Dinner Rush Gourmet icon


Talk about a time crunch!  Race through the maze of your hellish workday, weave through 5 o’clock traffic, pick up your non-driving teens from various places and then… oh shit! You forgot to plan for dinner! Never fear, Dinner Rush, is here!  Brought to you by The Tired Gourmet®, players are presented with a maze of fast food restaurants, and then it’s a race against the clock to assemble an edible dinner before your looming 9:00 bedtime.  But watch out, though!  Obstacles such as last minute 14-page essays due the next day, Geometry homework that doesn’t make sense even to Einstein, and emergency late night laundry (oh my god, I HAVE to have those jeans tomorrow) are determined to ruin your evening.  Throw caution to the wind and don’t even think about nutritional value!  Who cares! As long they eat something, right?  Good luck, Mom Chefs!

Drivers Ed artwork


And speaking of non-driving teens, it’s about damn time your teen starts driving herself around, amIrite?   This is a game for parents with nerves of steel, the patience of Job, and a permanent prescription for Valium. Yes, you’ll have to leave your anxiety at the door as you climb into the Passenger Seat of Death and hand your keys over to your not-overly-thrilled teen. As the driving simulation game begins, your stress levels will go through the roof.  Your driving training will include all kinds of obstacles to avoid such as innocent pedestrians, hidden stop signs, emergency text messages from hot guys, and road-crossing squirrels.  The trick is to avoid screaming like a maniac every 5 seconds and causing an inevitable metal-twisting crash.  If you make it to the second level, congratulations, you’re still alive.  Now get out of the car immediately and run to the nearest bus stop.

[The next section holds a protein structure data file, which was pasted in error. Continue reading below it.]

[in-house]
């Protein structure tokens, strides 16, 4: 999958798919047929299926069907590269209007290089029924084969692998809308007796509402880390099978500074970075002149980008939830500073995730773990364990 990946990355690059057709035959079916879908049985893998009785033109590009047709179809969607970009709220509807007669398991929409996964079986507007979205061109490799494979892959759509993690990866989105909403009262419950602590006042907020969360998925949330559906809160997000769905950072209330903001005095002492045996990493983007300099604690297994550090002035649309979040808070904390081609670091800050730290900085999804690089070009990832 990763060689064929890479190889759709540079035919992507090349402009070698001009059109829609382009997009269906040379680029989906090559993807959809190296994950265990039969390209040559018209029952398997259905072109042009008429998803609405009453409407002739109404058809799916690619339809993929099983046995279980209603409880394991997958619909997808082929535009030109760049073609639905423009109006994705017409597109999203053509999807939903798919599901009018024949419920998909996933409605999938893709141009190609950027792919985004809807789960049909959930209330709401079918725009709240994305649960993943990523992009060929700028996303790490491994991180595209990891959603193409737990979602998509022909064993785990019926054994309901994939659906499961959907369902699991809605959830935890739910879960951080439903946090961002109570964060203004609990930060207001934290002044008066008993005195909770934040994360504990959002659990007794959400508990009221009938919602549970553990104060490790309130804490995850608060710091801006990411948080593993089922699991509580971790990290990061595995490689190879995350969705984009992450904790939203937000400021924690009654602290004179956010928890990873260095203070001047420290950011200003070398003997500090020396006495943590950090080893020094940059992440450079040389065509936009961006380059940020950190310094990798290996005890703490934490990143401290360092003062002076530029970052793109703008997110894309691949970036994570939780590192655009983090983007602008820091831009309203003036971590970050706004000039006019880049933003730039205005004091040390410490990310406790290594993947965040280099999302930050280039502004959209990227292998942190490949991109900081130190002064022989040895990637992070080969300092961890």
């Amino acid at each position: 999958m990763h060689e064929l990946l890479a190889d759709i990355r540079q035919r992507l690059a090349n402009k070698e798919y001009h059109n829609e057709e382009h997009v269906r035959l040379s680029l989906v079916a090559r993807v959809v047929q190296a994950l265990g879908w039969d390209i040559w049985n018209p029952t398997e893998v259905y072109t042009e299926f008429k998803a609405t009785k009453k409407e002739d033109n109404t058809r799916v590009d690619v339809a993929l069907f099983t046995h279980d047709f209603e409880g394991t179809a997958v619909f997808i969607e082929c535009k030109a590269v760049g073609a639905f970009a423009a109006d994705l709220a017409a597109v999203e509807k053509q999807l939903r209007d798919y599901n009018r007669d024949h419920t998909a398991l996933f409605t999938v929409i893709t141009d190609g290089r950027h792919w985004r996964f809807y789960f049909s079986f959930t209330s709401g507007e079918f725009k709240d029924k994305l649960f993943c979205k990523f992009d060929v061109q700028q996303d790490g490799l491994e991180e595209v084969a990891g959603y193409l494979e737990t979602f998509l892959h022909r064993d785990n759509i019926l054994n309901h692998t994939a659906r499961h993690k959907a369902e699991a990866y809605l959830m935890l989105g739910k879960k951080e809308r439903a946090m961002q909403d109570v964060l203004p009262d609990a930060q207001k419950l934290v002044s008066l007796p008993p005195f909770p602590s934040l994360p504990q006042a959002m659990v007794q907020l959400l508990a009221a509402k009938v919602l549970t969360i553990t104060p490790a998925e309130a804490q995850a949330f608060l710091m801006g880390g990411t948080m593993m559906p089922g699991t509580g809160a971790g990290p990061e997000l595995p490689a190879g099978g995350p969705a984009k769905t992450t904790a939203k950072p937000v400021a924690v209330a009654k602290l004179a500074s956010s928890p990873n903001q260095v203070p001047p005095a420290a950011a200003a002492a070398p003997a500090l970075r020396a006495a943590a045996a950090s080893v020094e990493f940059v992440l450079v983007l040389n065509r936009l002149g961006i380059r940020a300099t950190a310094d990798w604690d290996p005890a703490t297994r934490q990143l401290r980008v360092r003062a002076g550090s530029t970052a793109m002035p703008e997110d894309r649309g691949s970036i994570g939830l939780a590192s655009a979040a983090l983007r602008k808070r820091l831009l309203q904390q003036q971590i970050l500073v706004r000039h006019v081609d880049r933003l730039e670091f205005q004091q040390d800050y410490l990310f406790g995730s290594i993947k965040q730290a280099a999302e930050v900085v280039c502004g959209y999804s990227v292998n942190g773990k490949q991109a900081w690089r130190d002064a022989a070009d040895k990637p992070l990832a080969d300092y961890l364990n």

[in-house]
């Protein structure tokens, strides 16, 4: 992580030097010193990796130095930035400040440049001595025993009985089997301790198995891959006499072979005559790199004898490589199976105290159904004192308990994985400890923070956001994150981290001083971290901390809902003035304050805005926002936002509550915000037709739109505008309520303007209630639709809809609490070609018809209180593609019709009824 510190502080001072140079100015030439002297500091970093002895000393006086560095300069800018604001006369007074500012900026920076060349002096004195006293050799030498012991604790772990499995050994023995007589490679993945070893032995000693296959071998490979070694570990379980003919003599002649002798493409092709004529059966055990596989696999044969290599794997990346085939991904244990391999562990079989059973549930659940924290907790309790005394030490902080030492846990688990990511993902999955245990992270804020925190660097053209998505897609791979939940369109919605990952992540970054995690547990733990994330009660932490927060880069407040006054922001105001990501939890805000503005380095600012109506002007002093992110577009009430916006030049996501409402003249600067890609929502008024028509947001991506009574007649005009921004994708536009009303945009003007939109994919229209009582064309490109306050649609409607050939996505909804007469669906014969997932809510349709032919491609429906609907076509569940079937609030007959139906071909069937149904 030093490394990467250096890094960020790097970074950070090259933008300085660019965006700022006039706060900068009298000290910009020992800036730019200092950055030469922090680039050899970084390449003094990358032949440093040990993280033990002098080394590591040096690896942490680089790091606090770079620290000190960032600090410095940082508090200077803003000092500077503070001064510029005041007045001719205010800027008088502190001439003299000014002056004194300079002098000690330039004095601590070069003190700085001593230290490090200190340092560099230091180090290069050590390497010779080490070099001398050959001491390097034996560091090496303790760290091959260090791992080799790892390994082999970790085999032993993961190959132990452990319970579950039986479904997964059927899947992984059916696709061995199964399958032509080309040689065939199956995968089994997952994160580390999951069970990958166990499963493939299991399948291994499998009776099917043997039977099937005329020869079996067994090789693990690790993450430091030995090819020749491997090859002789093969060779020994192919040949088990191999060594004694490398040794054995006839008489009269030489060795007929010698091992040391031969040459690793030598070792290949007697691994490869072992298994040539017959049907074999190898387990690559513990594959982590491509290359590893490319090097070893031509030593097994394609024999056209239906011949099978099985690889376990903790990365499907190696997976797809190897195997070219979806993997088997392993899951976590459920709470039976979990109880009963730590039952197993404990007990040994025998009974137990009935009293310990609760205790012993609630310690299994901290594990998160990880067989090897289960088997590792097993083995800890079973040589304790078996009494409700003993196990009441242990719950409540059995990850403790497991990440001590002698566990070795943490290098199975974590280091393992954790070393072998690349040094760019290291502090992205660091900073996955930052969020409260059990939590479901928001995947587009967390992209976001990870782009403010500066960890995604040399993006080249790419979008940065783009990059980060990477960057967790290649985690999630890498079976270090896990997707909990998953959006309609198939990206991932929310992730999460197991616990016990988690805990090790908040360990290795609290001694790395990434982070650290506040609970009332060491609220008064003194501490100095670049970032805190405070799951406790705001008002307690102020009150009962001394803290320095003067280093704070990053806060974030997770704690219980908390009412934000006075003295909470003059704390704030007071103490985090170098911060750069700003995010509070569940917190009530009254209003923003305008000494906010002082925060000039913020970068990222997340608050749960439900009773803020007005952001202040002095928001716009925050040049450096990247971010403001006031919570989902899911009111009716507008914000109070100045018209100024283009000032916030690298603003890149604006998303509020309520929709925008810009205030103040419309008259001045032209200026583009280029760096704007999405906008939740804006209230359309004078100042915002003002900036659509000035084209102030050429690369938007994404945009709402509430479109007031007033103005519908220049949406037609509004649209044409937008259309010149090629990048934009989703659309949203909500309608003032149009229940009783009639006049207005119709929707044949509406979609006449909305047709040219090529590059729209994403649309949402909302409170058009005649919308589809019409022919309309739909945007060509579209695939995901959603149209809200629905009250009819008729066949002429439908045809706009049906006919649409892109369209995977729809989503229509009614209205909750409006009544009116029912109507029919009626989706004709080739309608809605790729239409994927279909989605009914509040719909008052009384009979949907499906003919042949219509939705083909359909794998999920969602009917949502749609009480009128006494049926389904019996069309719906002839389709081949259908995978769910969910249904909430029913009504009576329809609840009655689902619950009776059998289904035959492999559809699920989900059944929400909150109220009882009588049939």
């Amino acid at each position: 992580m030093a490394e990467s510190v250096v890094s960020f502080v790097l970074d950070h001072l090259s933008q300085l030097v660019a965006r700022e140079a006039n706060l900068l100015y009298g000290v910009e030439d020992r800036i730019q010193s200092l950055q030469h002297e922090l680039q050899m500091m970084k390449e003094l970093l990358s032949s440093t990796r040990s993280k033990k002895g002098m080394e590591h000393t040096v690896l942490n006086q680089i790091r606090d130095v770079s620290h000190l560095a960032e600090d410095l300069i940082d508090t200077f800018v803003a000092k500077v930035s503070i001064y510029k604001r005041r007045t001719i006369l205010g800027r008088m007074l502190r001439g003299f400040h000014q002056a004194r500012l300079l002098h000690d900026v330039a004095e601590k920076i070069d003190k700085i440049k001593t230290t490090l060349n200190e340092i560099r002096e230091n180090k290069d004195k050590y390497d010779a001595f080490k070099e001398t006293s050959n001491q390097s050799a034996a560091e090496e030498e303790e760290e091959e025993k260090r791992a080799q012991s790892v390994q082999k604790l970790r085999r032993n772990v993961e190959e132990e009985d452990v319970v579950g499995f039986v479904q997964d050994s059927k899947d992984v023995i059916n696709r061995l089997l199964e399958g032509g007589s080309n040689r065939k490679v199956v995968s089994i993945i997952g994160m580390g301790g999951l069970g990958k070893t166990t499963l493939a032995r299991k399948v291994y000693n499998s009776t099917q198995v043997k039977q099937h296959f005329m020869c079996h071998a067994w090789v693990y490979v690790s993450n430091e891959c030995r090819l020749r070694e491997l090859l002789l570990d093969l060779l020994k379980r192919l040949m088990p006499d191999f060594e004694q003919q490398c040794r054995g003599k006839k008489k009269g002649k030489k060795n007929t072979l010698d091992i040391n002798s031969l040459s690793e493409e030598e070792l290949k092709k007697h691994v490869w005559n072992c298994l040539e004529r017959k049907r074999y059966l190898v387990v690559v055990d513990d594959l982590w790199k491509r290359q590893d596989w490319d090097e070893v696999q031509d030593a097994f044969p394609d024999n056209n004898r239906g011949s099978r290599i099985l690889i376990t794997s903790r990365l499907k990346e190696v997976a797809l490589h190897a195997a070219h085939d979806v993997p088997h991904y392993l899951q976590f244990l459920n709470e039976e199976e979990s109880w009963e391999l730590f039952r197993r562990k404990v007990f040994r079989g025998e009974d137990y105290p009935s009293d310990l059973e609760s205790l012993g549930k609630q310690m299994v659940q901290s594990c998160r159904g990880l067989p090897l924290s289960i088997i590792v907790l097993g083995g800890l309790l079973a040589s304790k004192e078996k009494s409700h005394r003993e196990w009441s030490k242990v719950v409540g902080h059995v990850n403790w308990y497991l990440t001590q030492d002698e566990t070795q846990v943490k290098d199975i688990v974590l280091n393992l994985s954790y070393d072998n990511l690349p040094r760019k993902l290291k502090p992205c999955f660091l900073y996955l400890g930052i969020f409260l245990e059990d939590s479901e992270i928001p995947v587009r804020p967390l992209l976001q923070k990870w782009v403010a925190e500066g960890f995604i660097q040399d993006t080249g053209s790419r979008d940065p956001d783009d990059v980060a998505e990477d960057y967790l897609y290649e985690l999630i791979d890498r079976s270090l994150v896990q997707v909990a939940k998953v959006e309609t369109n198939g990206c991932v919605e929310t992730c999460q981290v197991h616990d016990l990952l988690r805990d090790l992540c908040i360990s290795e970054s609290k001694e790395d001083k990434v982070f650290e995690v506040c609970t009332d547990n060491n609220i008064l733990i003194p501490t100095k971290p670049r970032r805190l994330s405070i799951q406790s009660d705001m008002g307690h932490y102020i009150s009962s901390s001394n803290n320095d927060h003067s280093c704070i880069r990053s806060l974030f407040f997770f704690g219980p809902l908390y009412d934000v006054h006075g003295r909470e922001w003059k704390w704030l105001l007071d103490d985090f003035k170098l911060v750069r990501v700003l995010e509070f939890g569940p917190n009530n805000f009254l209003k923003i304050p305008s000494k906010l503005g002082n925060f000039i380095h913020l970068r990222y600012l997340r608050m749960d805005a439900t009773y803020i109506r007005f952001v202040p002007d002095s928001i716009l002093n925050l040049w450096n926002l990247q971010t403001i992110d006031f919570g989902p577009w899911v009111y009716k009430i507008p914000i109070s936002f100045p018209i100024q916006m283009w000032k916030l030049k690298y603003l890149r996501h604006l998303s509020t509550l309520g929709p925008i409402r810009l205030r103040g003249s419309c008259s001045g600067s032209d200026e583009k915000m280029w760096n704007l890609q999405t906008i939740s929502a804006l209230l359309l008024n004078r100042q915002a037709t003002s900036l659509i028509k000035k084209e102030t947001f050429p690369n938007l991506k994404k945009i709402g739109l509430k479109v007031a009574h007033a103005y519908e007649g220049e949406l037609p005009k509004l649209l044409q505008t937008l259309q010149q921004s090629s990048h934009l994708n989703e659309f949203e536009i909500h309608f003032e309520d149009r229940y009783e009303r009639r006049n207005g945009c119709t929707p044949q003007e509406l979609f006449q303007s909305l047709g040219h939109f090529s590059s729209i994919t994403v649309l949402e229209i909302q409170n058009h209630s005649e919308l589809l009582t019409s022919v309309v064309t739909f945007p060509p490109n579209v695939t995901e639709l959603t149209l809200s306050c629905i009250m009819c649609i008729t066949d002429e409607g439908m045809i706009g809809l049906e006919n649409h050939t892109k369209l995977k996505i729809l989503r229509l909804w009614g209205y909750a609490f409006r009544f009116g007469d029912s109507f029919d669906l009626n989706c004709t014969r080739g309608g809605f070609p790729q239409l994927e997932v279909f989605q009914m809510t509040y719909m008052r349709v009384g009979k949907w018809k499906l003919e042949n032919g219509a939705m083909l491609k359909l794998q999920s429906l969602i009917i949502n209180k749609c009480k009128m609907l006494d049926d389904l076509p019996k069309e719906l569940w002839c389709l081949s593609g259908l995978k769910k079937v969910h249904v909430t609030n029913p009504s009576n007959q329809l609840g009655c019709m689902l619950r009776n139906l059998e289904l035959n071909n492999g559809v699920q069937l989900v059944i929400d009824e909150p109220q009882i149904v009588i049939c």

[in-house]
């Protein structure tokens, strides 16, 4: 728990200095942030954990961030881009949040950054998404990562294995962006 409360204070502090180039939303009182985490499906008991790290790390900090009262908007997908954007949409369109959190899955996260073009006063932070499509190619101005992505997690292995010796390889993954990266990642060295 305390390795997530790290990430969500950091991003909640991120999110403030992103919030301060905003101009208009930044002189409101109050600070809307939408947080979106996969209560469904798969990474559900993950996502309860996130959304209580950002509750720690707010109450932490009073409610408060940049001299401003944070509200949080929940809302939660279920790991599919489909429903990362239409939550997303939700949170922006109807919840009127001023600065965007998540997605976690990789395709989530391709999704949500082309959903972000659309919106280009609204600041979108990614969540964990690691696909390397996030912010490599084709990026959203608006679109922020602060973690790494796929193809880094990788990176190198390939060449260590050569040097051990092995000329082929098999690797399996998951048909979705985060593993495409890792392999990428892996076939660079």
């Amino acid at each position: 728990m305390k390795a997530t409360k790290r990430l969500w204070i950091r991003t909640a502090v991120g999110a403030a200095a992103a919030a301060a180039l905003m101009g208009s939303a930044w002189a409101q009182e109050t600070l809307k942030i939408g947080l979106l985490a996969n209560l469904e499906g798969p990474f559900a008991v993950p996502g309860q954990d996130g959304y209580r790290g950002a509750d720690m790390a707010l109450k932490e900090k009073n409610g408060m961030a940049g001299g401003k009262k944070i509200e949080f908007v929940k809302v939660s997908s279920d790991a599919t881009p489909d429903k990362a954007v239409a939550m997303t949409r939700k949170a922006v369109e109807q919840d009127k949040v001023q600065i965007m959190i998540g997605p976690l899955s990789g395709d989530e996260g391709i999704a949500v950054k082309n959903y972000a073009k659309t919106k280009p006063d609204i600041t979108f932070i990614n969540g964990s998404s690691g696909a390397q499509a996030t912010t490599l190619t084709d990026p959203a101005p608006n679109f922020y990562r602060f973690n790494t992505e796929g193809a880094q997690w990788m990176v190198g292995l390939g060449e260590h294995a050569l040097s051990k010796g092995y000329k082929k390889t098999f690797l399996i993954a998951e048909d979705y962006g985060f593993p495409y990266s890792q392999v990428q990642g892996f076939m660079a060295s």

Mall Money Blitz


Cha-Ching!  Hear that?  That’s the sound of money leaving your bank account at an impressive rate of speed. It’s a game of stamina, smarts and clever manipulation.  Only, surprise!  You’re the victim and your teen daughter is the clever manipulator.  First, she talks you into going to the Mall.  Big mistake, stupid parent. In the next level, you get trapped in the dressing room of Forever 21.  Uh oh! There’s no way out!  What? There’s a big Homecoming dance coming up?  Shit, you’re going to be here all day. And, damn, that outfit really does look awesome on her!  Before you know it, your powers of resistance are all used up, plus your feet hurt.  If you’re not careful, you’ll spend it ALL, just to get out of that mall.  Spoiler Alert:  Moms, there’s NO WAY in hell you can win this one.

I told you this was going to be fun!  Anybody know any App Game Creators?  Call them up and tell them we have some really BIG SELLIN’ game ideas for them.  Take that, Candy Crush!